One of ordinary skill in the acoustic arts will quickly recognize that the invention has other applications in other environments. It will also be understood by someone of ordinary skill in the art that the mounting locations and relative size of the transducer to the housing of the mobile terminal herein are for illustration only and are not necessarily the most efficient or desirable to create a desired acoustic output. In fact, many embodiments and implementations are possible. Various types of transducers and layouts of acoustic pathways and port openings may be used. Acoustic pathway sizes, lengths, and orientations may also be tuned for optimized acoustic performance. The following claims are in no way intended to limit the scope of the invention to the specific embodiments described. It should be understood by those skilled in the art that the foregoing modifications as well as various other changes, omissions and additions may be made without parting from the spirit and scope of the present invention.

Referenced by
Citing PatentFiling datePublication dateApplicantTitle
US7346315 *Mar 30, 2004Mar 18, 2008Motorola IncHandheld device loudspeaker system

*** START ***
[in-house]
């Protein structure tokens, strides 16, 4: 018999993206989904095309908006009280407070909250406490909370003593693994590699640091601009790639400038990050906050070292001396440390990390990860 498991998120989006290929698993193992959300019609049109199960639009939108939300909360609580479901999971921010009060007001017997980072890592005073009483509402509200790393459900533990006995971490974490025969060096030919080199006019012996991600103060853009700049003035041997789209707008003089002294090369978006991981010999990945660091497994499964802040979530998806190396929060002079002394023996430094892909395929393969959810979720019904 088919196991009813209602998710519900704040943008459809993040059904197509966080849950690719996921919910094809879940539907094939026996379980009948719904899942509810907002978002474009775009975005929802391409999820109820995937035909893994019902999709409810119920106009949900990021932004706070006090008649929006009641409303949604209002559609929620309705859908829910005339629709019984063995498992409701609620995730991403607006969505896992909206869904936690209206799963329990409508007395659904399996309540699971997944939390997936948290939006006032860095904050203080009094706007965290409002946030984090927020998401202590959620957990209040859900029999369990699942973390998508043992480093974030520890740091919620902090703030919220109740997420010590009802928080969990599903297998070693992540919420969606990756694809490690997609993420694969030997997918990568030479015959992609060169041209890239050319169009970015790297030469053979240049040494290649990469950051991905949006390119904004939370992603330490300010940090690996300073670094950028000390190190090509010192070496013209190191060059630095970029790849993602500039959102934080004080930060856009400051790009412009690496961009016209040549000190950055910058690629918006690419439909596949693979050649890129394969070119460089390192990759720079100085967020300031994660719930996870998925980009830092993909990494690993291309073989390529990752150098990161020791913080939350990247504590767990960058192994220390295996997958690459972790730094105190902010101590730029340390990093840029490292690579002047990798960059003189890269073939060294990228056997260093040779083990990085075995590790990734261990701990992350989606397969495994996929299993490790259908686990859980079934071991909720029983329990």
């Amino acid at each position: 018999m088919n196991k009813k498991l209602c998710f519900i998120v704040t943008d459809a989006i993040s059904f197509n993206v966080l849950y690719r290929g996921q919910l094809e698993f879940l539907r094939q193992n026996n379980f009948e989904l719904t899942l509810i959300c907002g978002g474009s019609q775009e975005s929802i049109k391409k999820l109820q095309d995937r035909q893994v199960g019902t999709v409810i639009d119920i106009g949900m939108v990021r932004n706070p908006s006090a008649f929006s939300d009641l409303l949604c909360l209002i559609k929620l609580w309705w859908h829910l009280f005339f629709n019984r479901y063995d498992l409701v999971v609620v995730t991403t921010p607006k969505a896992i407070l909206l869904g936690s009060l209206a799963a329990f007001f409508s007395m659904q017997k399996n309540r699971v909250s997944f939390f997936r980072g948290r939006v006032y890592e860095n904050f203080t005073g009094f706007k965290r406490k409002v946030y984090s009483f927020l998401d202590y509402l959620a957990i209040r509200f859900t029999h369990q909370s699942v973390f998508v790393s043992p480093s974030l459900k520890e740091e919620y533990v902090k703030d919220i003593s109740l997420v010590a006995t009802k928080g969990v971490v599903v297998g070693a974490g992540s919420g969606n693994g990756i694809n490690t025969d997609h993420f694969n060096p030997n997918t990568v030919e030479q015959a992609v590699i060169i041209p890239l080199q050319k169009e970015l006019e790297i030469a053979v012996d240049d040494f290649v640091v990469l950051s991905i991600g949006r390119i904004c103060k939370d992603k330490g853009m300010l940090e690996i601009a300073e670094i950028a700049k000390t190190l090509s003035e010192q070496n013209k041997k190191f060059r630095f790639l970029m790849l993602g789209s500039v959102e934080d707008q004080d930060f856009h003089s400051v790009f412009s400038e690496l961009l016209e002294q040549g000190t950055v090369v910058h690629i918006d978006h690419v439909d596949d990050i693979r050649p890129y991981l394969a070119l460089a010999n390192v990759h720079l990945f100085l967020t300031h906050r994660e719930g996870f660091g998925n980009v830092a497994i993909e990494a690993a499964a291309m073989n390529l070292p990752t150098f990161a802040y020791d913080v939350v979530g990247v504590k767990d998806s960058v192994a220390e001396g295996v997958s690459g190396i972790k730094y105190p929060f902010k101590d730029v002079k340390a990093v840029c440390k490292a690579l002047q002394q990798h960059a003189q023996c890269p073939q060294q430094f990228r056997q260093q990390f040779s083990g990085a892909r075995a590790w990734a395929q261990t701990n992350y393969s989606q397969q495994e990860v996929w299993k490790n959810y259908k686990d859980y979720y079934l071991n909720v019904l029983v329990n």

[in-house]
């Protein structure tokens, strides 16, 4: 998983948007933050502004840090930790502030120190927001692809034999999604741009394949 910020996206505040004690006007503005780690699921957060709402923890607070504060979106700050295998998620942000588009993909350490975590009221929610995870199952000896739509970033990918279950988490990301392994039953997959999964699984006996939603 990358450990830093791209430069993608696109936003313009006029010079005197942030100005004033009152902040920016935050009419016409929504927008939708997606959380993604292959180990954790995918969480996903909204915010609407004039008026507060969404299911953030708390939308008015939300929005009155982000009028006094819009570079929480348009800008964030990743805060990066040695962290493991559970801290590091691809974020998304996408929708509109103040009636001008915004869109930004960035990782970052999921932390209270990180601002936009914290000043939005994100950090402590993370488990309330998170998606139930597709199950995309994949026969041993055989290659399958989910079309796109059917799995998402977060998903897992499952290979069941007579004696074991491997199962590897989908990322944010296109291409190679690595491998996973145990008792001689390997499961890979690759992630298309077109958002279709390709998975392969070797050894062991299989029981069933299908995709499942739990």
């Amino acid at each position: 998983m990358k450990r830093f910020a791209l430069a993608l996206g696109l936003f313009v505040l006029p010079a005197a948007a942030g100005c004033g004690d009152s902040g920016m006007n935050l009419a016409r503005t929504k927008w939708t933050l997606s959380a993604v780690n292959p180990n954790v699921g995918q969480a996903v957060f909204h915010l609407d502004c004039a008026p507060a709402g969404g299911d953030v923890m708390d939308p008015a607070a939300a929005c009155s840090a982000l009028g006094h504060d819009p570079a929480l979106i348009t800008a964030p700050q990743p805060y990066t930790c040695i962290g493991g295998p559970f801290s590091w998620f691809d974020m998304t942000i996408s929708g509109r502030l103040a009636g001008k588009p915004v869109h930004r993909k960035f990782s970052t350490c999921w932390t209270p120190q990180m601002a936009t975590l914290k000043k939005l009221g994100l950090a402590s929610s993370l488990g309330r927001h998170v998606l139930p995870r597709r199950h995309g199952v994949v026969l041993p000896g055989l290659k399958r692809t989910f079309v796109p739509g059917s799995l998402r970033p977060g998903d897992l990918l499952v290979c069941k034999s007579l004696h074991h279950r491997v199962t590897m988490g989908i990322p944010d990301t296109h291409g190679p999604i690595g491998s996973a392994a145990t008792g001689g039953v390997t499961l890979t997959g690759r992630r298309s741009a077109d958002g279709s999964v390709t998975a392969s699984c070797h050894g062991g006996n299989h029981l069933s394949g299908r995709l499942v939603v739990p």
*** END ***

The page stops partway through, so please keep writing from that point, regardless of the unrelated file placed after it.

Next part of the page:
US7419099 *Sep 22, 2004Sep 2, 2008Samsung Electronics Co., Ltd.Portable terminal and swing hinge module thereof
US7933427Jun 27, 2006Apr 26, 2011Motorola Solutions, Inc.Method and system for equal acoustics porting
US8682017Mar 17, 2011Mar 25, 2014Motorola Solutions, Inc.Method and system for equal acoustics porting
US20130002109 *Jul 2, 2012Jan 3, 2013Peter Benjamin GloriaMobile Electronic Device Housing
EP2273845A1 *Apr 9, 2009Jan 12, 2011TCL Communication Technology Holdings Ltd.Mobile phone apparatus with hiddenly suspended microphone
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Classifications
U.S. Classification455/569.1, 455/575.1
International ClassificationH04M1/00
Cooperative ClassificationH04M1/0214, H04R1/345, H04M1/0225, H04M1/03
European ClassificationH04M1/03, H04M1/02A2B4, H04M1/02A2B6, H04R1/34C
Legal Events
DateCodeEventDescription
Jan 18, 2012FPAYFee payment
Year of fee payment: 4
Dec 14, 2004ASAssignment
Owner name: SONY ERICSSON MOBILE COMMUNICATIONS AB, SWEDEN
Free format text: ASSIGNMENT OF ASSIGNORS INTEREST;ASSIGNORS:MURRAY, MATTHEW J.;EATON, WILLIAM CHRIS;REEL/FRAME:015447/0038
Effective date: 20041206